A new study out of Rutgers University, led by Olivia A. Wackowski, provides more evidence that mainstream media stories about vaping are negatively biased. The researchers collected all news and opinion pieces published by the leading American news outlets in 2015. They reported that the coverage skewed negative. In particular, the ostensible experts that were interviewed make inaccurate claims about health risks from vaping.
The primary focus of about half of the 295 articles they reviewed was about the regulation of e-cigarettes or other policy issues, which is not surprising given this was the period leading up to the FDA deeming regulation. Most of the others focused on health effects or usage prevalence.
Even the topics covered demonstrate the press’s anti-vaping bias. Almost half of the articles mentioned the prevalence of usage among youth, while only 10 percent noted the prevalence among adults. A third of the articles talked about flavor options, and most of these were presenting the “kid-friendly flavors” trope. Similarly, about 40 percent talked about age-of-purchase regulations, presumably emphasizing that FDA regulation would impose this even though almost every state already had such laws on the books.
More troubling, only a third of the articles mentioned that vaping is less harmful than smoking, and only a quarter noted that it was an effective way to quit smoking. Meanwhile, a large portion of articles presented unsupportable claims about health risk. A third of the articles falsely suggested that vaping is a gateway to smoking, while only a handful noted the evidence does not support this claim.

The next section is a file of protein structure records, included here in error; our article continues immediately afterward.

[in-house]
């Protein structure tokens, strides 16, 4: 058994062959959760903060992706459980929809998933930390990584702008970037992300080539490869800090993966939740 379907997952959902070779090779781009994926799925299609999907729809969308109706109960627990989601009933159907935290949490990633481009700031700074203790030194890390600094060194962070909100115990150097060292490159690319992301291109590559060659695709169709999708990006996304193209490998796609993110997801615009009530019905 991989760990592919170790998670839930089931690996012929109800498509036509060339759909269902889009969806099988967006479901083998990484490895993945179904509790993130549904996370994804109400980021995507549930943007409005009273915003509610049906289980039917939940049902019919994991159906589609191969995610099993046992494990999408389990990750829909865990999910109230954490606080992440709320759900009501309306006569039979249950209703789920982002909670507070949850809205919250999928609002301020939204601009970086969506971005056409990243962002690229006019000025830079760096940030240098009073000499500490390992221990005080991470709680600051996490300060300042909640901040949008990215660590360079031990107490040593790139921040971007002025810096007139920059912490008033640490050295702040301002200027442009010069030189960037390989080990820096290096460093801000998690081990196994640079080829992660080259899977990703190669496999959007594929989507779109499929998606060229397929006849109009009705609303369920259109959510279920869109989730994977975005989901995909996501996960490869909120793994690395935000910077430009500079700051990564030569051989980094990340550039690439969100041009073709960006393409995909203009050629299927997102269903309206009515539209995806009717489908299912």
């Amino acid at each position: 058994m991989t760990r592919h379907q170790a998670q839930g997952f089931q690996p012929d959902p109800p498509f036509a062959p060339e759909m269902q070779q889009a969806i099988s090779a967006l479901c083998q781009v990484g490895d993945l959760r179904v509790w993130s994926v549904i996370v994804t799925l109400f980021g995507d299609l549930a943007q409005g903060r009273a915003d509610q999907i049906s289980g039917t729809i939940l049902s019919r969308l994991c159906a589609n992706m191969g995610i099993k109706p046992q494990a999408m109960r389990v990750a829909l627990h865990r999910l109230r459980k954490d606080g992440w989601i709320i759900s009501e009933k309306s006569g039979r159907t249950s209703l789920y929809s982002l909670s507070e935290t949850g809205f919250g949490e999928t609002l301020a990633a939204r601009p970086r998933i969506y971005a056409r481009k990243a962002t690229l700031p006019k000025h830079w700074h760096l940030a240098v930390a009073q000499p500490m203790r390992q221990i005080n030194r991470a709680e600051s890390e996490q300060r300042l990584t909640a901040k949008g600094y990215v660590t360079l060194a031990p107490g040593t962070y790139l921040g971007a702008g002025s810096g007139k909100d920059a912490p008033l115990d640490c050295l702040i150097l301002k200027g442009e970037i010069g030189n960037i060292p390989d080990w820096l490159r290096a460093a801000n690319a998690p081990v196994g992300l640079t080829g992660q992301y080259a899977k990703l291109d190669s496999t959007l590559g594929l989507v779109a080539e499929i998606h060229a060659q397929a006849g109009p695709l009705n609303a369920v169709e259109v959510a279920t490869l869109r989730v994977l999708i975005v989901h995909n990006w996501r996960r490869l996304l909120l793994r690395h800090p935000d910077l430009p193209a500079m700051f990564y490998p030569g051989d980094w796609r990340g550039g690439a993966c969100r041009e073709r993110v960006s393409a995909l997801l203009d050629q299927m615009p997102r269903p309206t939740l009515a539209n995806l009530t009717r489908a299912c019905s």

The worst bias, though, appeared in the attribution of various claims. Of the statements about health effects attributed to physicians or researchers, 113 were negative and only 52 were positive, including only 31 that acknowledged that vaping poses lower risk than smoking. Government representatives presented even worse bias, with 80 negative claims about health impacts and only 15 positive ones.
Telling the truth about vaping was left to industry, consumer advocates, and “civilian” vapers. These interviewees overwhelmingly cited the benefits of vaping, in particular the comparative risk. But, of course, these sources are (incorrectly) viewed as less credible than government officials or public health academics. Moreover, though the researchers did not report looking at this, it is likely that most of this information appeared late in the article in the throwaway “but some say…” passages that few readers take seriously.
Wackowski et al.’s article offers a refreshing contrast to typical public health papers. It is a proper scientific report on their findings, without tangential commentary or conclusions. They properly leave it to the reader to assess what the results mean. The assessment is clear to anyone who understands the truth about vaping, and the surrounding politics: The media is dutifully endorsing the anti-vaping messages that those in power wish to convey. As is often the case, supposedly neutral “he says, she says” reporting, which defers to the government and government-funded advocates, uncritically conveys a false message.